Plimsoll Line on the Good Ship Blogger
Several miles inland, on the estuary of the English River Avon, is Bristol City, one of the oldest seaports in the world. It has been in use for over a thousand years. A consequence of Bristol’s geographical location is that it experiences extremely variable tidal flows. Water levels vary as much as 10 metres between tides.
Ships anchored at Bristol were stranded on the mud at low tide. Since they were beached twice a day, they needed to be built robustly to avoid damage. As well, cargo had to be securely stowed to prevent it being ruined by the severe movement incurred when a ship was repeatedly beached and then set afloat with the cycle of the tides.
It is believed that the term 'ship-shape and Bristol fashion' originated because of the critical specifications that ships had to meet before entering Bristol Harbour. Everything on board had to be secure, neat and orderly. In 1805, a floating harbour was built that prevented ships from being beached at low tide.
Ship-shape and Bristol fashion:
I was reminded of this phrase when I read Sue Waters’ advice to bloggers on not using MS Word when writing blog posts. The introduction of messy coding that’s often not seen by the writer, through the practice of copying from Word into the writer’s blog post, can cause problems.
It happens because of the presence of what’s known as html. It is carried across with the text when copying from Word. Sue rightly recommends ‘stripping’ the html by pasting the copied text into a Notepad file, and then copying the ‘cleaned’ text from there into the post. In this way, the html, that may well have been invisible to the unsuspecting writer, is left behind.
So what is html?
HyperText Markup Language sounds a bit of a mouthful. Its initialism, html, is far easier to remember. Html is a code that was developed in the early 1980s to permit the formatting of text for use in web pages. The so-called tags, marked by the < > signs, and code-words written in text form, permit size, colour, and font to be defined for a line of text.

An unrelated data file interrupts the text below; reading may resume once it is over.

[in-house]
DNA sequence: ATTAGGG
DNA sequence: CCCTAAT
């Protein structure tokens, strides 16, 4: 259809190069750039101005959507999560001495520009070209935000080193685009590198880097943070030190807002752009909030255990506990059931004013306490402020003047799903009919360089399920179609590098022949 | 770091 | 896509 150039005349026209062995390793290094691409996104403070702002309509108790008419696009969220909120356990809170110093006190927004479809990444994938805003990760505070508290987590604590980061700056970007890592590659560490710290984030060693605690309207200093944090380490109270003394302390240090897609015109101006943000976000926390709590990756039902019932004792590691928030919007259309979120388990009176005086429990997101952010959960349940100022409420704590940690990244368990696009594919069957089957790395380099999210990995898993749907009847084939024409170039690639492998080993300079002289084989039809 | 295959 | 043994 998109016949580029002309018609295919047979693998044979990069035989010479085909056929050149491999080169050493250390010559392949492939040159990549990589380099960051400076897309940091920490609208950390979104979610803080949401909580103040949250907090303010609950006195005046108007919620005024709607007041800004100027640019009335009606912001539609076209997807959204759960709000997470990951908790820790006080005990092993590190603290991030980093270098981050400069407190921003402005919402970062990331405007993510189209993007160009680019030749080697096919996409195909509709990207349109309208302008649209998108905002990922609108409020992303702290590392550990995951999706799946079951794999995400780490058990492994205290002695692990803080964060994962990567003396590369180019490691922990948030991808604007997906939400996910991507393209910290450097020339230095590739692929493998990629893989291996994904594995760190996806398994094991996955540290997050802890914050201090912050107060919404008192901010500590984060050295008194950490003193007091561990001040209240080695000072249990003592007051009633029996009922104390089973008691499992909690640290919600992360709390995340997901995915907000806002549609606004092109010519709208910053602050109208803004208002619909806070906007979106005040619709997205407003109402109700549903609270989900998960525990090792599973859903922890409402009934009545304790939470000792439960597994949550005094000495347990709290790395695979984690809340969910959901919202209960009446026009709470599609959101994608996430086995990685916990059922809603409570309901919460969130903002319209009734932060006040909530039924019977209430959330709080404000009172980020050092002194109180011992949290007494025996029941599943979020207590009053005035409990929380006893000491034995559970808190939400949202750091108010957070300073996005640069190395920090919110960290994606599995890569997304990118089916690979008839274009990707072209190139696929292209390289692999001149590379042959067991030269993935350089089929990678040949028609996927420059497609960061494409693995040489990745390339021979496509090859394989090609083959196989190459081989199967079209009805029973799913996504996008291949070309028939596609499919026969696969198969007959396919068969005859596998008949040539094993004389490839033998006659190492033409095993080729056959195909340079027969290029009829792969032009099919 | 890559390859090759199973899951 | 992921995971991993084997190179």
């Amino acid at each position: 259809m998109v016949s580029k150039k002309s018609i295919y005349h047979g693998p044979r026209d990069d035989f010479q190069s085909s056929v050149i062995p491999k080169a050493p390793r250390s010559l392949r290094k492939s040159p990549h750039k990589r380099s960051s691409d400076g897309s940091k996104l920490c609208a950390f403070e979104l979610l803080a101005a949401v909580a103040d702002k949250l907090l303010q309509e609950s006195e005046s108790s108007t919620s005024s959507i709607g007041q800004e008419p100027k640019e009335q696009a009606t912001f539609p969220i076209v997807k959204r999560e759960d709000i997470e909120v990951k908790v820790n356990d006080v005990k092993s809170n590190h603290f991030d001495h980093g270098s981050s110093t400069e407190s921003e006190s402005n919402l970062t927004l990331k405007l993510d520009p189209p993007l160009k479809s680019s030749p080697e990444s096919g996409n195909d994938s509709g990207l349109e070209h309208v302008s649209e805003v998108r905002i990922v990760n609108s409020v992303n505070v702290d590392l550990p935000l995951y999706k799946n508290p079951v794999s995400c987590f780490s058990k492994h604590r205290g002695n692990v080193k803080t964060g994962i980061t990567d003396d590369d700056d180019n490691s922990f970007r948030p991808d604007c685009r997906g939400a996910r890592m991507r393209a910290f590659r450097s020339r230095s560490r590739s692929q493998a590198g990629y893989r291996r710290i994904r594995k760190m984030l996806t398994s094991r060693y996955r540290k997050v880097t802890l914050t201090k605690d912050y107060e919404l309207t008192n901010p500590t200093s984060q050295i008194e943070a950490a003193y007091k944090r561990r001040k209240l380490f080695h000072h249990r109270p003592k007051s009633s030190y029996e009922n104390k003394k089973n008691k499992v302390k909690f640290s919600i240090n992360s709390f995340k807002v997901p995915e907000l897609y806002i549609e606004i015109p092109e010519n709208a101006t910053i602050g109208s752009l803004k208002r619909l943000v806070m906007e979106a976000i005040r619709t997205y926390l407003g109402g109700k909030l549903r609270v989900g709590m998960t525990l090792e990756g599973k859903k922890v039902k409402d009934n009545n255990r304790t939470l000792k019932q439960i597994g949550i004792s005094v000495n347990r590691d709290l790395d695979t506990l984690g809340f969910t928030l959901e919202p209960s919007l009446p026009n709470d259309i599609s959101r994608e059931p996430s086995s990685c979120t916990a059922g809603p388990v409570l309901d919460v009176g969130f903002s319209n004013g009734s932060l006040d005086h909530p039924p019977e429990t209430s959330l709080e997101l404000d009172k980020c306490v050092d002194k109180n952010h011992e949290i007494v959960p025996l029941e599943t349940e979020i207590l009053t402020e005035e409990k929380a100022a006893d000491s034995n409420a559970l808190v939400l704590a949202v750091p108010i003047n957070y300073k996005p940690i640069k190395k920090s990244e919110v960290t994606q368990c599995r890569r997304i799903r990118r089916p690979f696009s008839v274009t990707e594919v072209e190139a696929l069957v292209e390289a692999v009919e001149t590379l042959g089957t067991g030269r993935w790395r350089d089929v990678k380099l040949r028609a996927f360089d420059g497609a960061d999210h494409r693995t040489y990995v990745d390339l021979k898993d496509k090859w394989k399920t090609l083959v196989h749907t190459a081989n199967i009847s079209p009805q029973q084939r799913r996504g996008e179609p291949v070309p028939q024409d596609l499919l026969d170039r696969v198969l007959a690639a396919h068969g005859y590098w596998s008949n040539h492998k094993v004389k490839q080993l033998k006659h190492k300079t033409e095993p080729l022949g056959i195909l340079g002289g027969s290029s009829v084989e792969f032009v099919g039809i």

While the actual text is easily recognised in html, the tags and other code-words tend to make it look like gobbledygook. When that’s carried across and pasted with the text into a blog post, it is sometimes displayed as gobbledygook. Not what a blogger wants to see in a newly published post!
Notepad - the html scrubber:
So why does Notepad not permit the html to be carried across? Notepad is really a very simple digital tool. A component of Microsoft Windows, it is the so-called ‘plain text editor’. Because it is so simple, it acts as a filter, so that only the text in a portion of copied data is recognised and accepted into the Notepad file. Presto! Anything that is then copied from the Notepad file will be just text.
The other splendid thing about Notepad is that it is a true WYSIWYG (What-You-See-Is-What-You-Get). So if there’s something in the text in Notepad that shouldn’t be there, you will see it. Not so with the hidden code in a Word file or text that you copy from a web page.
So why does web page text have code?
A web page invariably uses html for formatting its text. That’s what html is for after all. You can inspect this in a web page by right clicking on the text and selecting View Page Source. Try it on this page. Gobbledygook, right? Copying text from a web page can carry some of that gobbledygook across with the text and it can be pasted, with the entire messy html that you don’t want.
Text that’s copied from a web page can be cleaned of html by pasting into a Notepad file first. So, lesson well learnt. No more messy html.
From now on, we will have the content of our blog posts all ship-shape and Bristol fashion.